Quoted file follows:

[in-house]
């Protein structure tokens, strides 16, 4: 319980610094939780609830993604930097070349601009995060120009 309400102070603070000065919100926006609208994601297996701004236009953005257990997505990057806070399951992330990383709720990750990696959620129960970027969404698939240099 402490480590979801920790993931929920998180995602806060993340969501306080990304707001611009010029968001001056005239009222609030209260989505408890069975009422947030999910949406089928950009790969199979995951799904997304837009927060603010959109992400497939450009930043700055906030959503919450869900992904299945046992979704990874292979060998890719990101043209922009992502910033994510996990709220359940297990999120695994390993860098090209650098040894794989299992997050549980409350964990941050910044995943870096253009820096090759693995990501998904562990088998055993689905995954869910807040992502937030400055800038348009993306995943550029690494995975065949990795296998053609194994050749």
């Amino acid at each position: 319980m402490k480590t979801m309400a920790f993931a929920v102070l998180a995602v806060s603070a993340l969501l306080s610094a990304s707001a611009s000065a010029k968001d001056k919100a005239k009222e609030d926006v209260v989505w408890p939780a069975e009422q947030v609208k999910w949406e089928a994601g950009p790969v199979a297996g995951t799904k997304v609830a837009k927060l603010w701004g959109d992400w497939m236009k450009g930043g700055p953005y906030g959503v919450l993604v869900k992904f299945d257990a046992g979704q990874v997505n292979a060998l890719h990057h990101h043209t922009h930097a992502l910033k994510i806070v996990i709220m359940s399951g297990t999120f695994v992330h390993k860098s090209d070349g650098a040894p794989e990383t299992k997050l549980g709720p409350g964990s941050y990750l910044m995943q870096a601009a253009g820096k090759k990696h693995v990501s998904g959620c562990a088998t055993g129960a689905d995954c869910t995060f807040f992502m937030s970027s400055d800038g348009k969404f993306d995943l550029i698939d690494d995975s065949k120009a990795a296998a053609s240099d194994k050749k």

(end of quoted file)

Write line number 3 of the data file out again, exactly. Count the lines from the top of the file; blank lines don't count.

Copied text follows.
């Amino acid at each position: 319980m402490k480590t979801m309400a920790f993931a929920v102070l998180a995602v806060s603070a993340l969501l306080s610094a990304s707001a611009s000065a010029k968001d001056k919100a005239k009222e609030d926006v209260v989505w408890p939780a069975e009422q947030v609208k999910w949406e089928a994601g950009p790969v199979a297996g995951t799904k997304v609830a837009k927060l603010w701004g959109d992400w497939m236009k450009g930043g700055p953005y906030g959503v919450l993604v869900k992904f299945d257990a046992g979704q990874v997505n292979a060998l890719h990057h990101h043209t922009h930097a992502l910033k994510i806070v996990i709220m359940s399951g297990t999120f695994v992330h390993k860098s090209d070349g650098a040894p794989e990383t299992k997050l549980g709720p409350g964990s941050y990750l910044m995943q870096a601009a253009g820096k090759k990696h693995v990501s998904g959620c562990a088998t055993g129960a689905d995954c869910t995060f807040f992502m937030s970027s400055d800038g348009k969404f993306d995943l550029i698939d690494d995975s065949k120009a990795a296998a053609s240099d194994k050749k």